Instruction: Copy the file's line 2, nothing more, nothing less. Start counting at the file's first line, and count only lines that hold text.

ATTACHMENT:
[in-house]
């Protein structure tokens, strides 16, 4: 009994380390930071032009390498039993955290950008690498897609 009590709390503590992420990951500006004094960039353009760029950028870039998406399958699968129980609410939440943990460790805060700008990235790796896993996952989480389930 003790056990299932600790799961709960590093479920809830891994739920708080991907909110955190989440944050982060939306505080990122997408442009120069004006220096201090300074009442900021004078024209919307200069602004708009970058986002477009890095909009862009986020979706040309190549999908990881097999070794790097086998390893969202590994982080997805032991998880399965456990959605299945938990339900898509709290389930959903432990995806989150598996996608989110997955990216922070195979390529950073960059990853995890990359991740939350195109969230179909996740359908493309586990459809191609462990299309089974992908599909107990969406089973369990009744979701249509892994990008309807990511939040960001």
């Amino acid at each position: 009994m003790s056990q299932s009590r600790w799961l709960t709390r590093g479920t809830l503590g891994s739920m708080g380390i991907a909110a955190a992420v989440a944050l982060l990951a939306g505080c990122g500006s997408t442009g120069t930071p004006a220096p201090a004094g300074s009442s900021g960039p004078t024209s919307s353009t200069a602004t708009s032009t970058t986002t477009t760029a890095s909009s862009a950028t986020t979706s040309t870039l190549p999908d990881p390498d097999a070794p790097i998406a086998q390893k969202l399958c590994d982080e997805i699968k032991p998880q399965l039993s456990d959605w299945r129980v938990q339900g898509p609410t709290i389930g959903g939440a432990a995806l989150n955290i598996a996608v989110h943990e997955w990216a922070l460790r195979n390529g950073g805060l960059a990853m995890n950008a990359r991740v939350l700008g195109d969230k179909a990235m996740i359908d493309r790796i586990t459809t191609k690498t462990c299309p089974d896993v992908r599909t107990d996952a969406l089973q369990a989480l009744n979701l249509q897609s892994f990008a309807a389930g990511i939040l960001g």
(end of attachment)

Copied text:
């Protein structure tokens, strides 16, 4: 009994380390930071032009390498039993955290950008690498897609 009590709390503590992420990951500006004094960039353009760029950028870039998406399958699968129980609410939440943990460790805060700008990235790796896993996952989480389930 003790056990299932600790799961709960590093479920809830891994739920708080991907909110955190989440944050982060939306505080990122997408442009120069004006220096201090300074009442900021004078024209919307200069602004708009970058986002477009890095909009862009986020979706040309190549999908990881097999070794790097086998390893969202590994982080997805032991998880399965456990959605299945938990339900898509709290389930959903432990995806989150598996996608989110997955990216922070195979390529950073960059990853995890990359991740939350195109969230179909996740359908493309586990459809191609462990299309089974992908599909107990969406089973369990009744979701249509892994990008309807990511939040960001």